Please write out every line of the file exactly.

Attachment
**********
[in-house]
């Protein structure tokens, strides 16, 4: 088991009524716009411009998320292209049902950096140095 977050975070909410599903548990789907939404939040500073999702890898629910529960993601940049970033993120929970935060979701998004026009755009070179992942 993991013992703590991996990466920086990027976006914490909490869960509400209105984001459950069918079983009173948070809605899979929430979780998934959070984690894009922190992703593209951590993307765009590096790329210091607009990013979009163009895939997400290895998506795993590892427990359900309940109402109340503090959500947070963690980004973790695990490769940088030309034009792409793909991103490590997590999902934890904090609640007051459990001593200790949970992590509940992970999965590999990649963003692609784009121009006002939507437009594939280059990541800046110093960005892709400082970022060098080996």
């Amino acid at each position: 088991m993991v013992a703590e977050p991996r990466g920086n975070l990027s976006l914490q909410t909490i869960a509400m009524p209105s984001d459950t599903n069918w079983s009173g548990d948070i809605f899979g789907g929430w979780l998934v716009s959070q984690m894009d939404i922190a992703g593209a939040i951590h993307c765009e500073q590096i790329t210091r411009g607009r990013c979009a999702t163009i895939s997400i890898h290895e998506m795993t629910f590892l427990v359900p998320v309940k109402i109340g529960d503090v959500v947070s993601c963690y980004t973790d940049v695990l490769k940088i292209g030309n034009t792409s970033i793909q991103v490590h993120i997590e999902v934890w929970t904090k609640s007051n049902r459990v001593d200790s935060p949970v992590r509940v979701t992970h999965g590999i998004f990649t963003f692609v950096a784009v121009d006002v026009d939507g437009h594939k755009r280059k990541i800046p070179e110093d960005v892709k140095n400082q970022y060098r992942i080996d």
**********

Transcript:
[in-house]
């Protein structure tokens, strides 16, 4: 088991009524716009411009998320292209049902950096140095 977050975070909410599903548990789907939404939040500073999702890898629910529960993601940049970033993120929970935060979701998004026009755009070179992942 993991013992703590991996990466920086990027976006914490909490869960509400209105984001459950069918079983009173948070809605899979929430979780998934959070984690894009922190992703593209951590993307765009590096790329210091607009990013979009163009895939997400290895998506795993590892427990359900309940109402109340503090959500947070963690980004973790695990490769940088030309034009792409793909991103490590997590999902934890904090609640007051459990001593200790949970992590509940992970999965590999990649963003692609784009121009006002939507437009594939280059990541800046110093960005892709400082970022060098080996």
């Amino acid at each position: 088991m993991v013992a703590e977050p991996r990466g920086n975070l990027s976006l914490q909410t909490i869960a509400m009524p209105s984001d459950t599903n069918w079983s009173g548990d948070i809605f899979g789907g929430w979780l998934v716009s959070q984690m894009d939404i922190a992703g593209a939040i951590h993307c765009e500073q590096i790329t210091r411009g607009r990013c979009a999702t163009i895939s997400i890898h290895e998506m795993t629910f590892l427990v359900p998320v309940k109402i109340g529960d503090v959500v947070s993601c963690y980004t973790d940049v695990l490769k940088i292209g030309n034009t792409s970033i793909q991103v490590h993120i997590e999902v934890w929970t904090k609640s007051n049902r459990v001593d200790s935060p949970v992590r509940v979701t992970h999965g590999i998004f990649t963003f692609v950096a784009v121009d006002v026009d939507g437009h594939k755009r280059k990541i800046p070179e110093d960005v892709k140095n400082q970022y060098r992942i080996d």